Whether you love it, hate it or fall somewhere in between, there’s no denying the fact that make-up can help some of us feel more confident. 
 
I often find, though, that many women would like to wear make-up but aren’t sure how to apply it. They feel intimidated by the store assistants and don’t want to ask for advice or sit on a stool in the middle of a busy store while they have several layers applied – a primer for this, a primer for that, etc. 
The lack of face to face consultations has left a bit of a gap in my diary (and bank balance) so I’ve been using the gift of time to get organised with my ‘I’ll get around to it one day’ list. 
One of these things was to update my make up video tutorials and online course as, although the content is still totally relevant, I look different and that makes them look old. The main difference is my hair – I recorded most of the videos before I embraced the seenager highlights. 
 
Also, and this is REALLY interesting, my skin looks so much smoother and radiant now than it did a few years ago. I put this down to a change in my skin care routine and using the lovely Tropic products. A few years ago, I wouldn’t even put the bin out without a full face on whereas now I’m happy to share selfies on my social media of my make up free fizzog. 
 
More so these past few weeks of lockdown and I’ve been showing up on camera with my 3 minutes make up routine on instead of my full face – which takes me 12 minutes by the way. 
 
My first true love was make up. I have always been interested in make-up from a very early age. I once went to brownies with a black eye that I’d created from my mum’s purple eyeshadow. Brown owl humoured me, and I felt so proud that I’d fooled her with my applications skills. 
 
I’m ashamed to say that I got pulled up for shoplifting make up in Woolworths when I was at primary school. My dad used to take me and sister into town on a Saturday morning, we’d go to the library and then the, market for fruit and veg; this particularly time was when we were allowed to look around the shops on our own while dad did the market run. 
Why are you the person to help me with colours, clothes and confidence Lisa? 
I've been involved with colour, make up, textiles and fashion since the early 80's...thankfully I've kept up with the times and won't make you wear shoulder pads or dress like Bananarama though!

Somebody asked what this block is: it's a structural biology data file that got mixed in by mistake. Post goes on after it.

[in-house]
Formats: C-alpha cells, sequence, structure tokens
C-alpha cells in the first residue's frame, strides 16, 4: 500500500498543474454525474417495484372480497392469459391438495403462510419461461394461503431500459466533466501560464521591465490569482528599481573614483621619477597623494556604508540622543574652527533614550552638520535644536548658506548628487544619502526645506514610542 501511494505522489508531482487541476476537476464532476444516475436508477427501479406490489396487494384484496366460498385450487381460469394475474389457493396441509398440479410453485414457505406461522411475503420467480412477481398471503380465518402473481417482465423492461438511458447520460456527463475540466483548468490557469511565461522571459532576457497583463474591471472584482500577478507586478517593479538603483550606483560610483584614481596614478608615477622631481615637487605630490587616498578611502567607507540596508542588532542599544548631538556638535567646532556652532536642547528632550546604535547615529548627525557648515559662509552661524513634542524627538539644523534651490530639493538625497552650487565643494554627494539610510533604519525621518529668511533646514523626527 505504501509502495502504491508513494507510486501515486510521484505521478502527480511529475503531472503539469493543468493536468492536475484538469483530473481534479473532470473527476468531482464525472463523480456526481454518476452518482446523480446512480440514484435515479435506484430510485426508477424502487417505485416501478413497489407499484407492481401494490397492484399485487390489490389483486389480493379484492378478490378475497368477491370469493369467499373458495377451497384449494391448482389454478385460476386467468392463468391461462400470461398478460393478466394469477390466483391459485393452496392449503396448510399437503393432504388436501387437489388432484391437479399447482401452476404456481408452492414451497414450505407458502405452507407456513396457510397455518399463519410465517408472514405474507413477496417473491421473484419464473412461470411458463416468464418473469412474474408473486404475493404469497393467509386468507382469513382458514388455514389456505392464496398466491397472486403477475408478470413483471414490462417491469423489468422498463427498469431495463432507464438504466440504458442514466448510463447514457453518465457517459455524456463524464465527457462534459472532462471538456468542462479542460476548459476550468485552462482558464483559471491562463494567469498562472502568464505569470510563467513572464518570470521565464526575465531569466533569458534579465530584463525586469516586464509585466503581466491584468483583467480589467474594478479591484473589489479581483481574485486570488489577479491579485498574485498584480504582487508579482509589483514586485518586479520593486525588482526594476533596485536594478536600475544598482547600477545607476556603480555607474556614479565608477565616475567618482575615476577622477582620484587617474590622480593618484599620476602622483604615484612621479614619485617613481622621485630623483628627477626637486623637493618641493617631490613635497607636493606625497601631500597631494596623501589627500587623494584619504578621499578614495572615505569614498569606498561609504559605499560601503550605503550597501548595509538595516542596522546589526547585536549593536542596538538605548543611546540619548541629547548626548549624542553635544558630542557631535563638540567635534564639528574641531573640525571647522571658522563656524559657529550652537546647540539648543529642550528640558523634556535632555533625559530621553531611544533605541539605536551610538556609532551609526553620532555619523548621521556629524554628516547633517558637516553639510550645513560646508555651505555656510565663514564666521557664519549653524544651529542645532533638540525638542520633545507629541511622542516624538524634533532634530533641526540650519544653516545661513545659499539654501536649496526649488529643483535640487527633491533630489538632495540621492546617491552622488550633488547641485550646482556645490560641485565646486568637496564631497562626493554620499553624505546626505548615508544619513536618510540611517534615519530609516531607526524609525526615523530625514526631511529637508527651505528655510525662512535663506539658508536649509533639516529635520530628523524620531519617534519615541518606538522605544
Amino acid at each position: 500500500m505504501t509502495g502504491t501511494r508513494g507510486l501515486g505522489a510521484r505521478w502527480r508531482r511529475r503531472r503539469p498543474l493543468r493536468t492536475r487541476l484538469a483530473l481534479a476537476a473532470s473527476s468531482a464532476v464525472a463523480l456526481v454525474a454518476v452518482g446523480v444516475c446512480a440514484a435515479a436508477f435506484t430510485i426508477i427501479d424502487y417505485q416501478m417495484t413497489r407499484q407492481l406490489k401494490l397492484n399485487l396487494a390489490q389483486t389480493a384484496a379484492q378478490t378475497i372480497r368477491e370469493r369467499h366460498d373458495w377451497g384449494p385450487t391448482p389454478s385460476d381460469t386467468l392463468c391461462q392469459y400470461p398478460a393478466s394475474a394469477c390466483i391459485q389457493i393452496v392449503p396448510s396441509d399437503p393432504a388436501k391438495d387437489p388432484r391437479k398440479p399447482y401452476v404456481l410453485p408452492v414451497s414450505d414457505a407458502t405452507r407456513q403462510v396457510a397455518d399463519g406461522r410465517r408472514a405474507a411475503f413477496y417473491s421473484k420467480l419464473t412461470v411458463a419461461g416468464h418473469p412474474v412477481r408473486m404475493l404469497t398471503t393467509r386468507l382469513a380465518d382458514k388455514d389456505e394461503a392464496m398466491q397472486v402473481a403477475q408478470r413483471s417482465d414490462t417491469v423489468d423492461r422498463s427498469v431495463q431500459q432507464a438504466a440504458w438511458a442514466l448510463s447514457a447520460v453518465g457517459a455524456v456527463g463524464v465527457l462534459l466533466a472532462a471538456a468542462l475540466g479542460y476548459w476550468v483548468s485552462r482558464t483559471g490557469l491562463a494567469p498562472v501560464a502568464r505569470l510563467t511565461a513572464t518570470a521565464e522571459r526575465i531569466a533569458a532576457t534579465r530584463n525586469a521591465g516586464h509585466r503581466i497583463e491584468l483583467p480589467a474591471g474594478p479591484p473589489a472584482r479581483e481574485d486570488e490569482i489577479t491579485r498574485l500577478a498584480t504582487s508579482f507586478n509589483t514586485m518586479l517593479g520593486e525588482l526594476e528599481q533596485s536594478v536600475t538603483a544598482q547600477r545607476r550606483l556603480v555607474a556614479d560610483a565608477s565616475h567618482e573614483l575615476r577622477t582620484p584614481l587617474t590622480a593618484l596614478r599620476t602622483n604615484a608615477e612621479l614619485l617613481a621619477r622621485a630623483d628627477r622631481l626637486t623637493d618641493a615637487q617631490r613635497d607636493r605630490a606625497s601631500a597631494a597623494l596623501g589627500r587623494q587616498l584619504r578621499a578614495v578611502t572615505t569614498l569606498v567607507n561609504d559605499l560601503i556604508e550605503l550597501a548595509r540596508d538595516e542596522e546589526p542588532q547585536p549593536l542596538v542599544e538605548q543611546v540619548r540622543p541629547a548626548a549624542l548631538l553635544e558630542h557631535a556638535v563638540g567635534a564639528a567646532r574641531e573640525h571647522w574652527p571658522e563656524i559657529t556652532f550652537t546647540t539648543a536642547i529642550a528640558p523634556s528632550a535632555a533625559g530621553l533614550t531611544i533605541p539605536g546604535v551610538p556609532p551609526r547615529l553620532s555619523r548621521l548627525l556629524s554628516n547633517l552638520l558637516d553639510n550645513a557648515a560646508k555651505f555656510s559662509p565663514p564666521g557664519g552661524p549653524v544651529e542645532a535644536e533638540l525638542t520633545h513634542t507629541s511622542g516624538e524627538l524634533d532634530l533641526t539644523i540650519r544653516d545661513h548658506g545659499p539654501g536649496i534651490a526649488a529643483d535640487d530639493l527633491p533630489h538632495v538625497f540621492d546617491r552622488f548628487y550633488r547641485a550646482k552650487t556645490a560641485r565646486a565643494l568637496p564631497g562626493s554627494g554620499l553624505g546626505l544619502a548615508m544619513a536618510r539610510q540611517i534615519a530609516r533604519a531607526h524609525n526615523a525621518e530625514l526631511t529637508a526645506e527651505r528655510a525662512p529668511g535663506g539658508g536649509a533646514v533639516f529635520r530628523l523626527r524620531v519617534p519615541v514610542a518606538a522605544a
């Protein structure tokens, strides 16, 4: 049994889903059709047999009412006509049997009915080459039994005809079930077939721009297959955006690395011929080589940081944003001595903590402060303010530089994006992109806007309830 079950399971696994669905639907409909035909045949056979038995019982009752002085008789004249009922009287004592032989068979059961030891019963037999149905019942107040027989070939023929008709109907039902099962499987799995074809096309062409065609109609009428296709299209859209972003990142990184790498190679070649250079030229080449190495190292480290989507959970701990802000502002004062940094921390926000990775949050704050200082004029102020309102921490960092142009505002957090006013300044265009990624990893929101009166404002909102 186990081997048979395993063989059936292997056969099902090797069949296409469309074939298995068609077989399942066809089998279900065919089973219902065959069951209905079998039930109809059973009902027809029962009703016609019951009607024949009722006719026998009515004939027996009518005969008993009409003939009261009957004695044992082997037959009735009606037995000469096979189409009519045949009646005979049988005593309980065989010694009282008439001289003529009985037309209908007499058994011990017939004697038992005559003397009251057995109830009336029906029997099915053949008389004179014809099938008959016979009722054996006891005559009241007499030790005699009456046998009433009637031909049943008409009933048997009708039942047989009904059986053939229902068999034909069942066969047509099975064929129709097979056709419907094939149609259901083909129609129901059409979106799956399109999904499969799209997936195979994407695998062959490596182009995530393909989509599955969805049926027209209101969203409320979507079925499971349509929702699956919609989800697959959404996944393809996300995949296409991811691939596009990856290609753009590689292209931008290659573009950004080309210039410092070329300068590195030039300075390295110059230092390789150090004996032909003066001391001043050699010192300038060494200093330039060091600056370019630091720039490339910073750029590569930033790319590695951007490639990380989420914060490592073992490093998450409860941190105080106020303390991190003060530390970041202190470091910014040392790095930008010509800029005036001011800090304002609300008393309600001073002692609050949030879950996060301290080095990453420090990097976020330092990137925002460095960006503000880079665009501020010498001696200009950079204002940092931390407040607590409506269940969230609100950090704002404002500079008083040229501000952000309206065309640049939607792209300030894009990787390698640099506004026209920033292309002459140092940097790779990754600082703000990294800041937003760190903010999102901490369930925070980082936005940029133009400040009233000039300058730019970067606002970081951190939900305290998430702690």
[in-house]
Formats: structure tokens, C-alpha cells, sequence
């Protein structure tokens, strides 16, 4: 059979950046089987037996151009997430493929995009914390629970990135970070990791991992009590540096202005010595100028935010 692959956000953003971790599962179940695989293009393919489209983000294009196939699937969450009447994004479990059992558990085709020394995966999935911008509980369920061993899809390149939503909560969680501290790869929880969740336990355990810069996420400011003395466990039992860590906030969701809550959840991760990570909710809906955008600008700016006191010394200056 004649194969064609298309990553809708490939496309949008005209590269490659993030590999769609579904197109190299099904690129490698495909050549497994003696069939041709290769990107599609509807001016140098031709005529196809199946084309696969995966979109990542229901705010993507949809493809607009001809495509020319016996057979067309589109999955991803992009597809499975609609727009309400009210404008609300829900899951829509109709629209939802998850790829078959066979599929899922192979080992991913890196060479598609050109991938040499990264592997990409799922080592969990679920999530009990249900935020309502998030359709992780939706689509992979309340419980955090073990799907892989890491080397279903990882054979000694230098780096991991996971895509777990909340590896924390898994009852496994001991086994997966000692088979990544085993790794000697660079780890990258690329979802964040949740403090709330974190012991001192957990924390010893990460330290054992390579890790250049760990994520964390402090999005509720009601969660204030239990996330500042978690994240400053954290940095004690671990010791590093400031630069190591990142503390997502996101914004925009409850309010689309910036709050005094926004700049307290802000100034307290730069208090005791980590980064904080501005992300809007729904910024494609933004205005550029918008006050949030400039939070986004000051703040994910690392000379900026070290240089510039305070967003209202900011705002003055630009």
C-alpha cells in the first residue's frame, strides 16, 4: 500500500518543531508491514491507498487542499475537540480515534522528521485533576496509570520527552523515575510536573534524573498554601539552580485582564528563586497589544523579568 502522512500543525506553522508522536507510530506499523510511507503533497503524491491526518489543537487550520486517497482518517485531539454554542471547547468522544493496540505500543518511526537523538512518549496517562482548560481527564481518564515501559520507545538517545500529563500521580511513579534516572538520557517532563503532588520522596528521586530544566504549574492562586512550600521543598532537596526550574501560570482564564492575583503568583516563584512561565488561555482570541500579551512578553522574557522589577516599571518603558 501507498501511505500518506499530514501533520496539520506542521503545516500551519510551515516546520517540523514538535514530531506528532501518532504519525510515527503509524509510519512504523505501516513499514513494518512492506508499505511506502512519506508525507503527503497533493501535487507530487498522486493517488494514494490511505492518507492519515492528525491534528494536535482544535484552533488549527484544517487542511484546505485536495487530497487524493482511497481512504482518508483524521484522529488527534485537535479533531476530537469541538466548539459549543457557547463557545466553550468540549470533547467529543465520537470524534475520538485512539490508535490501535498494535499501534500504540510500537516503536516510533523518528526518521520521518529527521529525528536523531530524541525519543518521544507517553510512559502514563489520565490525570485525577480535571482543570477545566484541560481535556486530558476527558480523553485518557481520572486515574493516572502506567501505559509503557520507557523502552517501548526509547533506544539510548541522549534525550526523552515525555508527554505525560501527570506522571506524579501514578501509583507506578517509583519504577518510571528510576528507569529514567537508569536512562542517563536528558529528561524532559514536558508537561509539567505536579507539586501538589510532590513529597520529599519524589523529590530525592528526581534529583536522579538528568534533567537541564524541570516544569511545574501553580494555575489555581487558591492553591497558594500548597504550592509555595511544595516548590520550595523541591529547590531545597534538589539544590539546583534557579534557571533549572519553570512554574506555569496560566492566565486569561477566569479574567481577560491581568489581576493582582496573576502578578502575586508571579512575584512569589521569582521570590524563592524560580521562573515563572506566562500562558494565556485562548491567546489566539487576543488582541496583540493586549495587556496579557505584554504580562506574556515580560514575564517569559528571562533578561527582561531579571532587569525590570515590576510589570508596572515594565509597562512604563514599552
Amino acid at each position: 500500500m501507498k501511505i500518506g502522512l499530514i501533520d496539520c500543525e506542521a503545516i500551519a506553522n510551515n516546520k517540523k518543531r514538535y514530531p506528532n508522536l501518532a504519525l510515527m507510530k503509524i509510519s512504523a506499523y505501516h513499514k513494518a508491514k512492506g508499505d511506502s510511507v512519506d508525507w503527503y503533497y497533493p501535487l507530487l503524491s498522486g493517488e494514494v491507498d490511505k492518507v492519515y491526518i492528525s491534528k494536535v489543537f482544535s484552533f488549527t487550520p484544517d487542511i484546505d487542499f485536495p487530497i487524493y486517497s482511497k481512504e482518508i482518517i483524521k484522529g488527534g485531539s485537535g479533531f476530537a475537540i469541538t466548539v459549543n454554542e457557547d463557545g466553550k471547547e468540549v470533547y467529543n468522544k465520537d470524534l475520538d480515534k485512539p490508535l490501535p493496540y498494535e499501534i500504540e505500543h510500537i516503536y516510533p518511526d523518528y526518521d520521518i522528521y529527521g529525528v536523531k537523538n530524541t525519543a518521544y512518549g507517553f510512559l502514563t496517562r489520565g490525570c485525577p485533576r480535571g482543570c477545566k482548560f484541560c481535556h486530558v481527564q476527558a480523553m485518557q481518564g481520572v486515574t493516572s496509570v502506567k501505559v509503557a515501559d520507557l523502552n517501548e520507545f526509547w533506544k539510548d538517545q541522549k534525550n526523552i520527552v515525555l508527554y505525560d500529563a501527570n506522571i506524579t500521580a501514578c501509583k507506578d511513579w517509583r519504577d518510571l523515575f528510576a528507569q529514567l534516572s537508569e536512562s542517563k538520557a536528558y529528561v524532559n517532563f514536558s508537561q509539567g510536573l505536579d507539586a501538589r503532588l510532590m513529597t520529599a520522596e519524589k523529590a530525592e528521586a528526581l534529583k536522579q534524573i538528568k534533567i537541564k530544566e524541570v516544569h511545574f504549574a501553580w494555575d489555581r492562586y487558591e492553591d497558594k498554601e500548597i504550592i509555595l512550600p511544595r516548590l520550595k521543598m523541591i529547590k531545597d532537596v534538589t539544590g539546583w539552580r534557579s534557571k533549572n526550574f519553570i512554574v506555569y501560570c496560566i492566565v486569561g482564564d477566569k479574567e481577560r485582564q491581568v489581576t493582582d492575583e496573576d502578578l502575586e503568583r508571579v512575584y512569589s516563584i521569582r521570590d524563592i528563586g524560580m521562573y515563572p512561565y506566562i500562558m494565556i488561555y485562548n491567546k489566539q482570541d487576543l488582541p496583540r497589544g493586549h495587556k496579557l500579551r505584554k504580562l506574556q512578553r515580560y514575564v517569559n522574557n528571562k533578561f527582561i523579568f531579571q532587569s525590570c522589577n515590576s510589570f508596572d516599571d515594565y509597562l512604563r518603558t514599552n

My skills, knowledge and experience have been honed over 30+ years...but more than that I'm compassionate and approachable. 
 
I am not the fashion police and I'm not into giving someone a makeover so they look nice for that day but can't replicate it for everyday life - I like to teach my tips and tricks around colour and style so you look good and feel fab every day. 
 
I am not really interested in who wore what at the Oscars. 
I don't watch Love Island or Towie and know who the "celebrities" are, nor am I interested in what they are wearing. 
I don't buy magazines or follow the latest "must have" trends, nor do I regurgitate it in "how to wear this season's pleated skirt" type articles to share with my followers. 
I don't do "makeovers" and show before and after photos of my clients. 
I don't make my clients wear colours or clothes that they don't like or feel comfortable in. 
I'm not a franchisee with a training manual and a few days training on the basics 
I do...help my clients define and refine their personal style/image so they feel fabulous and are truly expressing their identity; confident in the knowledge that they are still themselves but an upgraded version. 
It’s lunchtime, Wednesday 17 October, I’d been out to a networking coffee morning, Paul had been pottering at home on a day off. 
We’d eaten lunch and were chatting about this and that. It was an ordinary day. Paul was clearing up the lunch pots one minute and the next he was down on one knee asking me to marry him! It wasn’t one of those grand gesture pre-planned proposals, it was very spontaneous and from the heart. Of course, without hesitation, I said yes! Ten minutes later he’d left to do the school run and I was sitting at the kitchen table letting it sink in! 
 
We decided to tie the knot sooner rather than later and the date was set. Then we had lots of decisions to make…including the dreaded WHAT TO WEAR!!!???!!! 
 
I started to think about what I might like to wear to get married in and like any self-respecting bride set about creating a Pinterest board and looking for ideas. I pinned everything that I liked and began to see patterns forming. It was becoming obvious what I liked and there were themes emerging…so far so good. 
 
Then I had a rethink, I changed my mind and went off in a totally different direction. I got a picture in my head of EXACTLY what I wanted. This, of course, does not exist on ANY Pinterest boards, only in my head. I realise that this dress is going to have to be a bespoke creation and set about researching the typical cost with a seamstress. 
 
At this point I had a word with myself and decided that for the type of dress I wanted I was more than capable of making it myself. besides which I'm 54 and it's a second wedding fo both of us blah,blah, blah... I just needed to find the right pattern and get my sewing machine serviced. 
Opinions are like a***holes – we’ve all got one. 
Do you have a friend who has something to say about anything and everything? And who likes to share it with anyone and everyone.